INTERVIEW: Learning to be human with Dodie

Dodie first graced our screens on YouTube when she was just 16. Now aged 23, Dodie is on tour and has a top five EP. Emma Storr caught up with the Essex-born singer to find out all about her Human EP, working with Tom Walker and chatting honestly about mental health.

How did it feel when Human entered the top five in the UK Albums Chart?

I hadn’t allowed myself to be too excited. I got to number six with my EP and I didn’t want to aim for more in case I was disappointed. I thought whatever happens I’m happy, then it appeared at number five and I was just amazed.

What was it like to work with Tom Walker on the EP?
It was interesting. I didn’t know Tom before that and we were just collecting a bunch of people and seeing who would like to sing on a track with me. Tom’s lyrics are so nice, we had writing sessions and his style was really different. He was so happy to sing on it and now we’re internet friends, he’s just so nice.

When you were first making videos, did you expect to get over one million followers on YouTube?
I remember making videos and I didn’t have a goal, I just did it for fun. Honestly, it was like procrastinating form doing my homework. I didn’t know what I was going to do, I wanted to go to uni, but took a gap year which ended up being my entire life. I’m really lucky honestly.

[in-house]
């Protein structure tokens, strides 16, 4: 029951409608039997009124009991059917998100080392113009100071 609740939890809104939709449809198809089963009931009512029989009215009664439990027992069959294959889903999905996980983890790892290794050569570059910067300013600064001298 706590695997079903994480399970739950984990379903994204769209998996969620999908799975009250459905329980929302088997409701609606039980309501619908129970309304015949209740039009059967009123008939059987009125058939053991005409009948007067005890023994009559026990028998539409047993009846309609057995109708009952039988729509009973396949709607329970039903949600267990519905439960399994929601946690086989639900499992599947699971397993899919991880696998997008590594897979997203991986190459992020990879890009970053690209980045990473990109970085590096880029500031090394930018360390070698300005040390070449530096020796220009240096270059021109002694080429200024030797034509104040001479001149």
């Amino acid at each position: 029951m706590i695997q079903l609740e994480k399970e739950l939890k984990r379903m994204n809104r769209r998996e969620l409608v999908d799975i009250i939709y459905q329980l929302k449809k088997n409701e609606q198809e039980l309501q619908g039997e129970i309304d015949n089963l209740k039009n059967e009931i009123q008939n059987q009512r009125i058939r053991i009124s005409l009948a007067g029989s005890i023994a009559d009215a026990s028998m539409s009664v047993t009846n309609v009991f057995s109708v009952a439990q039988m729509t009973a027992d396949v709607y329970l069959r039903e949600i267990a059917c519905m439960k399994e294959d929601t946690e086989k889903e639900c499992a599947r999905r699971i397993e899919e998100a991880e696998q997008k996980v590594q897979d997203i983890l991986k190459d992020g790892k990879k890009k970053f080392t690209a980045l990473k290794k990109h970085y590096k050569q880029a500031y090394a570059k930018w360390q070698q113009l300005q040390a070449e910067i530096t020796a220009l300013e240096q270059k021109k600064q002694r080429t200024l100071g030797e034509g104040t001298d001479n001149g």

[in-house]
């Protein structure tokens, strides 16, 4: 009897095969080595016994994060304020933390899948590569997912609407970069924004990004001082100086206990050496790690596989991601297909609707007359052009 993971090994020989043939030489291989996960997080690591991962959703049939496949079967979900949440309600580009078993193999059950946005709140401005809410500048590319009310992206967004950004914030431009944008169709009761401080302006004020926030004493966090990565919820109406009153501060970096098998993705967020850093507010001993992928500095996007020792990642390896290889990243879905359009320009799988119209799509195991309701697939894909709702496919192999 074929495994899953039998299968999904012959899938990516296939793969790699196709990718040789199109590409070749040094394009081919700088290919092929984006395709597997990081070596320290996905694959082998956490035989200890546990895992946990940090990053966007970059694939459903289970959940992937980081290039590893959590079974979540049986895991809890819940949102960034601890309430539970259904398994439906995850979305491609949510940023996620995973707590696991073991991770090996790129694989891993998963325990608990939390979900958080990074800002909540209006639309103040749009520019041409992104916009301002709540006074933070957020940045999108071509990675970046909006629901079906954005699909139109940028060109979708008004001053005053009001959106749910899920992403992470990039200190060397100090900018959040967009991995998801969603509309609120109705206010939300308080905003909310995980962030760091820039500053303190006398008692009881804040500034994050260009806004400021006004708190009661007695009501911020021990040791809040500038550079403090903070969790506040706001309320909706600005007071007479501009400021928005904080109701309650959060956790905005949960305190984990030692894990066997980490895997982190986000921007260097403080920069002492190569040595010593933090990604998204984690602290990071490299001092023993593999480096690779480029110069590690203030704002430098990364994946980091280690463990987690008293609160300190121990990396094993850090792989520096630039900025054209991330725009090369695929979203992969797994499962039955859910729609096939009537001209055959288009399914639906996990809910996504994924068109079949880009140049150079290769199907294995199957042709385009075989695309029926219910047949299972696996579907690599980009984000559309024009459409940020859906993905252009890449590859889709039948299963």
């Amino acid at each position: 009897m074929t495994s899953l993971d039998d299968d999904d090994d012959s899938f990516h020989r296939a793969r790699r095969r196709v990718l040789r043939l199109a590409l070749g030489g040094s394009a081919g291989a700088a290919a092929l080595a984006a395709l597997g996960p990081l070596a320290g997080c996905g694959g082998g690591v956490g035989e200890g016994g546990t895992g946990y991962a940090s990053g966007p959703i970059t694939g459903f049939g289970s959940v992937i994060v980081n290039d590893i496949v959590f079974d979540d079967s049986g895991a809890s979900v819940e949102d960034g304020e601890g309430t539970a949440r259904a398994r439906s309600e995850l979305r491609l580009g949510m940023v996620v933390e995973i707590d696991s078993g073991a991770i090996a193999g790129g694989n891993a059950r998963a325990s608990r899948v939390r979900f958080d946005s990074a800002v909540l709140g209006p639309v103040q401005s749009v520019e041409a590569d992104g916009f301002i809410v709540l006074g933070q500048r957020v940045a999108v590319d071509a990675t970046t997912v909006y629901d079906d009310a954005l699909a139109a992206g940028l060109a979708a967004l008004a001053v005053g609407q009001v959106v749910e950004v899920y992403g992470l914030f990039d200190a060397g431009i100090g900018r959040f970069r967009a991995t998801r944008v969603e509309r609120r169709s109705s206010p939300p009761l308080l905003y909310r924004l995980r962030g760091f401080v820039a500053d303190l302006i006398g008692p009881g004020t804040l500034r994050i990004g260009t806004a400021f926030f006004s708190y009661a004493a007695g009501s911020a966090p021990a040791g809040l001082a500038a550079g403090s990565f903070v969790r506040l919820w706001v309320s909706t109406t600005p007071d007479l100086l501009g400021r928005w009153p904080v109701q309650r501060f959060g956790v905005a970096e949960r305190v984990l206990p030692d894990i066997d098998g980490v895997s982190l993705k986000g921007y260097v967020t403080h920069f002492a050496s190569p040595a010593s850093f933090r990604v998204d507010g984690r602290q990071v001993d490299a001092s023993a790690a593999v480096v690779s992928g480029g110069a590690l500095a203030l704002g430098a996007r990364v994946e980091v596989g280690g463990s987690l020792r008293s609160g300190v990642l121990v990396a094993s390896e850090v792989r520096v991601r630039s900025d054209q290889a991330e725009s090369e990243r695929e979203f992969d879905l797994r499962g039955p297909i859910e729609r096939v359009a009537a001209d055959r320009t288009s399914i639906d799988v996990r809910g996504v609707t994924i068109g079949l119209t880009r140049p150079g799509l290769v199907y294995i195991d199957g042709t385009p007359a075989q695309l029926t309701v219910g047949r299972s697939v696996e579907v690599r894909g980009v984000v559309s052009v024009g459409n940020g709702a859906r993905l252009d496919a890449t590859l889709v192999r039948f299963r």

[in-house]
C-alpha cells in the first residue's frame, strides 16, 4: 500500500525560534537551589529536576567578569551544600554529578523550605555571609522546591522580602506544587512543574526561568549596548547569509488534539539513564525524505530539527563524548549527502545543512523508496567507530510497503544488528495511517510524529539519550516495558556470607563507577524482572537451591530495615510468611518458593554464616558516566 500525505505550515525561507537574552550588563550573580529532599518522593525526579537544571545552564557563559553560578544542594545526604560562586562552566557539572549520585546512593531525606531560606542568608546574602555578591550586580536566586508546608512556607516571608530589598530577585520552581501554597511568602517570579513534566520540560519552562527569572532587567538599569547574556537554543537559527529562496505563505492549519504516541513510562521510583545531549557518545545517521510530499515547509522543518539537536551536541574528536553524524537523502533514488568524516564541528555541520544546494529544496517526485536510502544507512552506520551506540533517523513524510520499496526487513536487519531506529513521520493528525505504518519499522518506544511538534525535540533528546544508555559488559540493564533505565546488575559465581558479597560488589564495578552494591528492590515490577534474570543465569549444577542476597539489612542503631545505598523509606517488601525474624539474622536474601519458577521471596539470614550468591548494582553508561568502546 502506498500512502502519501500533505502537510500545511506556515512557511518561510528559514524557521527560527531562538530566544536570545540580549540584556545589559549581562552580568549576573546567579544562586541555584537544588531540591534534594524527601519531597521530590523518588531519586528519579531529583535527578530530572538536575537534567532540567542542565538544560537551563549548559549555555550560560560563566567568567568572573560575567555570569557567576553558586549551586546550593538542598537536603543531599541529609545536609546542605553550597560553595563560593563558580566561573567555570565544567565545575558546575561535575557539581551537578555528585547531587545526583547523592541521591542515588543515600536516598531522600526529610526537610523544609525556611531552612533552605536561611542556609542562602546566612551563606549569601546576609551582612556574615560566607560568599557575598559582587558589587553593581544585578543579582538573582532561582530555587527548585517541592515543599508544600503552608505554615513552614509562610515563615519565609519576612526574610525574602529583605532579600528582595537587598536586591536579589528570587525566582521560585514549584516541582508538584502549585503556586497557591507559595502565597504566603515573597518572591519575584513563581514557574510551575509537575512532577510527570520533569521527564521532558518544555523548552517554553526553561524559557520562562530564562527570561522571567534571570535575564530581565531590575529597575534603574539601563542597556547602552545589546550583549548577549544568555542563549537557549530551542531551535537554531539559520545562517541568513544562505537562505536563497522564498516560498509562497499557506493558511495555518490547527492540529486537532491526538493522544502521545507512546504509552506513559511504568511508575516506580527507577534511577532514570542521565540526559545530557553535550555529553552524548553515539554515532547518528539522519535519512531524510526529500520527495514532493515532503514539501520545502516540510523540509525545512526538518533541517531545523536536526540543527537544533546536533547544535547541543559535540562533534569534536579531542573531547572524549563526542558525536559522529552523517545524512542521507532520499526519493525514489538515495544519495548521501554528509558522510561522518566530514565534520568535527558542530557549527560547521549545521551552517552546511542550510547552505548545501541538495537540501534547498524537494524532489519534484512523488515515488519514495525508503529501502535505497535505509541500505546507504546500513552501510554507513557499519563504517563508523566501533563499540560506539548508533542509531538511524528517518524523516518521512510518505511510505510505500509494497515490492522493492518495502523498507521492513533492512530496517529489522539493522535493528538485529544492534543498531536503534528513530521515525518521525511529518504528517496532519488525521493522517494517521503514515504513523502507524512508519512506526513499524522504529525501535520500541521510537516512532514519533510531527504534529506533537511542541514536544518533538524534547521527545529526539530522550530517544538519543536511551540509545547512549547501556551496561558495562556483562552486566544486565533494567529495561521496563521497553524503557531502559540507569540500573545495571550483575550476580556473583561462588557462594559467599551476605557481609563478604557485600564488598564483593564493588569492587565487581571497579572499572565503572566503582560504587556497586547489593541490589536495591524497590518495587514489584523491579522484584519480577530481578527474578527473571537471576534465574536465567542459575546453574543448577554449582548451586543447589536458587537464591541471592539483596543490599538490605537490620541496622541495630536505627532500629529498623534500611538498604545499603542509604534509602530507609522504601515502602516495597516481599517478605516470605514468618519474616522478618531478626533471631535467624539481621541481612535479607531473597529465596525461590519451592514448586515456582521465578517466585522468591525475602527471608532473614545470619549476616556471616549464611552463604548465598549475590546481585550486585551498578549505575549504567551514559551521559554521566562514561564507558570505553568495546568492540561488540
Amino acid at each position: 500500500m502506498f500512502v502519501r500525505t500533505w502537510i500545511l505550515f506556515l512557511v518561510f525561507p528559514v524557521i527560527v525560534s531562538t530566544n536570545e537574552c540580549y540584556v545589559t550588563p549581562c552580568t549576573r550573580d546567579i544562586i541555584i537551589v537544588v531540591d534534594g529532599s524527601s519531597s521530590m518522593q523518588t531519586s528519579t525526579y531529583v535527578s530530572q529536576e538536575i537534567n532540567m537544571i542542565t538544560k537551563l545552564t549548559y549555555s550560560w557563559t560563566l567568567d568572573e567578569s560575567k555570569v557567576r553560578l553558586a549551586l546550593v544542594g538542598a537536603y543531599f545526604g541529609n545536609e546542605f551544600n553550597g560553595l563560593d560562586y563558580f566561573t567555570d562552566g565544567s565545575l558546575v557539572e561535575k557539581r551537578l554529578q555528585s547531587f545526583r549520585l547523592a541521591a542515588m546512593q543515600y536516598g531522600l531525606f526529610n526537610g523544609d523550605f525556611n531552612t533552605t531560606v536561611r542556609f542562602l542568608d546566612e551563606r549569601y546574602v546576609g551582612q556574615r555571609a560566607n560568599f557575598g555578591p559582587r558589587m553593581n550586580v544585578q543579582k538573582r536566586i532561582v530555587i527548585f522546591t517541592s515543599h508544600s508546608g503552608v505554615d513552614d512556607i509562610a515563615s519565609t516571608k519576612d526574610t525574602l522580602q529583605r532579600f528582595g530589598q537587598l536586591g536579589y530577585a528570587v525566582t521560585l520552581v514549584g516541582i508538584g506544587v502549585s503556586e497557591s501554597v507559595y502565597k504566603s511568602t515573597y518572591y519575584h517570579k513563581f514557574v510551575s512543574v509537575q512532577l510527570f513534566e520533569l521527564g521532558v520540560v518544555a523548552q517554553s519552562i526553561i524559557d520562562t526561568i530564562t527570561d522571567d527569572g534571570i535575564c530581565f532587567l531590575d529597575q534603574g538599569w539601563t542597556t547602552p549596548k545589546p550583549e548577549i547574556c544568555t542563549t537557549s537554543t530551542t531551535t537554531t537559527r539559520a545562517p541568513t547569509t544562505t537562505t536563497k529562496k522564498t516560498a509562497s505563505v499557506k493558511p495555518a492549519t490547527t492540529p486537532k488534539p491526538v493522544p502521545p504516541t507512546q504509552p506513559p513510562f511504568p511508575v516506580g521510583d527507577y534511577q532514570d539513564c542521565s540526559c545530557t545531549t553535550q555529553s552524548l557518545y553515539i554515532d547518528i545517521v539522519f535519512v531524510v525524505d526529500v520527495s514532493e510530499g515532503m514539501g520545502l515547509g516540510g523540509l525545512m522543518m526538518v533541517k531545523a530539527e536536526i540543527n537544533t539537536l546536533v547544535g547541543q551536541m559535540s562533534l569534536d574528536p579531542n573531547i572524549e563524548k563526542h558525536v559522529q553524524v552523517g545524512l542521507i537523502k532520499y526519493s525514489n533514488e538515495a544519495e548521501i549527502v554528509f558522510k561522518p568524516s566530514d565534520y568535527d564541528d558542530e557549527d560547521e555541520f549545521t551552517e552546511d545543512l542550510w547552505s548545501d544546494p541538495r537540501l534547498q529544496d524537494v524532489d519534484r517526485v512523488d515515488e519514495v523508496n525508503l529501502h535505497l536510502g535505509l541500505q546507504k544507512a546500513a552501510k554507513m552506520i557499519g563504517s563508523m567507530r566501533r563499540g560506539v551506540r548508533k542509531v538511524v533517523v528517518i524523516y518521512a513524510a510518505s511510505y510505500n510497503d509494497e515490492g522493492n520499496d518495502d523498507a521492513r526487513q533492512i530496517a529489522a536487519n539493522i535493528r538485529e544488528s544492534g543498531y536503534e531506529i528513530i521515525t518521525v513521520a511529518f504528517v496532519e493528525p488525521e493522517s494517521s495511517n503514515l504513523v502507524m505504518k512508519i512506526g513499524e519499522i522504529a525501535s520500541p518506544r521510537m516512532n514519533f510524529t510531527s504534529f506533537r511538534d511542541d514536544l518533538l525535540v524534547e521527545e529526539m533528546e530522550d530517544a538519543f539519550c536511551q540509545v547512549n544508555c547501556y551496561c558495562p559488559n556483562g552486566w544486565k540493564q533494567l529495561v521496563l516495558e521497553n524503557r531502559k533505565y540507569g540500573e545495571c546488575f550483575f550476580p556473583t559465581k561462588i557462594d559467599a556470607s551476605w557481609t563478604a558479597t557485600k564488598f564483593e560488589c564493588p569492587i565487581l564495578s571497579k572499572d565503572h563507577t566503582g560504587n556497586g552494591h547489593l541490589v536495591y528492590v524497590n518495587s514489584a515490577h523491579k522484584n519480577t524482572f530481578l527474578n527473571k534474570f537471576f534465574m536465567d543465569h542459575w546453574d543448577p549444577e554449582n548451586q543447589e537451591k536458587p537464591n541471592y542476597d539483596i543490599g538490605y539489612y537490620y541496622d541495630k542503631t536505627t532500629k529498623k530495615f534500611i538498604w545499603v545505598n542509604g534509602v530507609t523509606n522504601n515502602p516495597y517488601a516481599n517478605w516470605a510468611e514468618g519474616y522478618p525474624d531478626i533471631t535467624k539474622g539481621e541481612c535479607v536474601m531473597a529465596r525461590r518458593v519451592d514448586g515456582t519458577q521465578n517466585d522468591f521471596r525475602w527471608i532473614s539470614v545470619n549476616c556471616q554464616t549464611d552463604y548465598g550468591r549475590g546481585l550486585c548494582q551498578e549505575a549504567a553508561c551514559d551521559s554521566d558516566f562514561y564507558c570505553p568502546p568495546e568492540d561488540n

You’re very open online about your mental health. Why is that important for you?

It baffles me that people have to livewith this alone and not talk to anyone about it. I think it’s important to talk about, and share, whatever I’ve learned. Sometimes it turns into a big forum of people supporting each other, and you especially need that if you’re ill.

From living life on the road to making music, how do you work to stay grounded?
Definitely my friends. I come back after tours and I’m burned out, then I take off my makeup and my friends call me goblin Dodie. We make tea and chat about nothing and I’m like: here’s my real life. We definitely need those moments.

What advice do you have for Source readers looking to pursue a music career?
Just start in any way you can. The music you’re making now won’t be what you want it to be, but if you start and make mistakes, then start again, you’ll learn. It’s never too late!

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